The National Power Administration in Paraguay has warned that the stability of the power system in the country could suffer due to the growth of illegal bitcoin mining operations.
The country is currently experiencing a boom in bitcoin mining, but this has taken a toll on its power system.
This is due to the fact that a lot of mining operations are illegal and consume high amounts of power without paying for it.
The cheap power tariffs in Paraguay have made it very popular for bitcoin mining, but its electric grid is hurting because of it and its power system’s stability may take a hit because of it.
On October 28th, the National Power Administration, ANDE, warned that the recent surge in bitcoin mining in the country has resulted in immense growth in power consumption.
It said that there were a number of operations that had been illegally connected to the electrical grid.
The technical director of the ANDE organization, Miguel Angel Baez, said that they had had to become more vigilant in the department of Alto Parana, where consumption had increased the most.
They had increased their supervision for identifying any covert connections that may exist on the country’s border with Brazil.
However, Baez highlighted that every time the company manages to identify and disconnect an illegal operation, two more pop up.
He stated that each of these connections is capable of consuming the same amount of power that is consumed by an apartment complex in a single day.
This situation is certainly not new for the area. Power had previously been disconnected by the National Power Administration for some miners who had been involved in power-related crimes.
The East Regional Management Division’s head, Alfredo Arguello had said in August that they had identified irregularities during supervision visits.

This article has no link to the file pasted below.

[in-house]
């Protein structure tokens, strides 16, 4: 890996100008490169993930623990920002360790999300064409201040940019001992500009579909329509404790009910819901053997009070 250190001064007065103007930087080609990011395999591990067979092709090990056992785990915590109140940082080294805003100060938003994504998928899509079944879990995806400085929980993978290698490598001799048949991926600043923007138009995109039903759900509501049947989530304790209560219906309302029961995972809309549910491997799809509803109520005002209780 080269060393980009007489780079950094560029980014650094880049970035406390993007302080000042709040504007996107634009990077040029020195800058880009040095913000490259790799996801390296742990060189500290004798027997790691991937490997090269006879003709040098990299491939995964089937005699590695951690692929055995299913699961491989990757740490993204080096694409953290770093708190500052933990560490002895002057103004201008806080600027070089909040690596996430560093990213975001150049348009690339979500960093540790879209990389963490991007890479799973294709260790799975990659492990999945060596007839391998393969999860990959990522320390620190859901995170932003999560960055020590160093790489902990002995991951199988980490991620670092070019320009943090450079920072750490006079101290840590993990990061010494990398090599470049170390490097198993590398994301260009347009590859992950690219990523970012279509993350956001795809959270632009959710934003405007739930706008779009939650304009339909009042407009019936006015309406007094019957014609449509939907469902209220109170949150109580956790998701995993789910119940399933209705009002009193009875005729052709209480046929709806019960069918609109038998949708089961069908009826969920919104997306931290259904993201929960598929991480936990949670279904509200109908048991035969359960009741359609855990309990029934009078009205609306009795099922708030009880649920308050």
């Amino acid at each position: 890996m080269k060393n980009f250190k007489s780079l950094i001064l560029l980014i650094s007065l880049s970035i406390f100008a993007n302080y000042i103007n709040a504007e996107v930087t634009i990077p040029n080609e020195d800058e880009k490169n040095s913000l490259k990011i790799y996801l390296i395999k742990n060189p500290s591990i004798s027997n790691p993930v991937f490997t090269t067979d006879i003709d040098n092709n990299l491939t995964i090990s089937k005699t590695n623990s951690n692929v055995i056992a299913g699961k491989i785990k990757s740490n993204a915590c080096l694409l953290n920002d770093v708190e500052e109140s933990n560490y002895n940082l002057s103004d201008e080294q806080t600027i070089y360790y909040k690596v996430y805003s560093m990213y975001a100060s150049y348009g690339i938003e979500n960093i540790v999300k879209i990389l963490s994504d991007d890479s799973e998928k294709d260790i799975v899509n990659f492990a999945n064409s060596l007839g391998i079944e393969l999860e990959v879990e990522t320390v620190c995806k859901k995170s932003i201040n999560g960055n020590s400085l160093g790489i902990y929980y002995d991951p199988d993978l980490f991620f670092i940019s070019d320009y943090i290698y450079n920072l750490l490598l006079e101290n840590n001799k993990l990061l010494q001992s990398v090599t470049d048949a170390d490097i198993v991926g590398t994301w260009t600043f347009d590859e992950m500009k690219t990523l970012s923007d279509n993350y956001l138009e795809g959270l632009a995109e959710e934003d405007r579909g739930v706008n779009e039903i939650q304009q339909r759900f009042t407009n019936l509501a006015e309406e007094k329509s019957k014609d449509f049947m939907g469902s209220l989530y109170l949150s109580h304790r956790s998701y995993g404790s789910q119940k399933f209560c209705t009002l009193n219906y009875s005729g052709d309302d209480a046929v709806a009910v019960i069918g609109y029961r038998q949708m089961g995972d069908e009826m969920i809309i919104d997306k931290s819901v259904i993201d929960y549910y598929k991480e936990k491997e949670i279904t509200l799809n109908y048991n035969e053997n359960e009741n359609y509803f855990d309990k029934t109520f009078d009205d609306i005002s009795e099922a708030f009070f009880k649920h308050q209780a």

These include modified power meters, bypass connections, and direct connections. Due to these irregularities, the losses have increased to $400,000 a month.
Bitcoin mining fees
Due to the situation, the National Power Administration had no choice but to oppose the fee that had been suggested in a proposed crypto bill.
According to the proposal, the bitcoin mining fee would have only been 15% higher than what is charged by other companies.
The organization had said at the time that it would be in favor of the law’s veto because of this consideration and they wanted a new set of power fees to be introduced.
On September 2nd, President Mario Abdo vetoed the crypto bill, which had been designed to provide more clarity in terms of bitcoin mining in Paraguay.
The President said that bitcoin mining was energy-intensive and did not require a lot of labor. On September 30th, the Paraguay senate rejected the president’s veto.
Congress had moved to pass the bill without the support of the president. Nonetheless, Paraguay remains an attractive destination for bitcoin mining operators.
Bitcoin mining firm Pow. re-announced on October 14th that they were constructing two mining facilities in the country.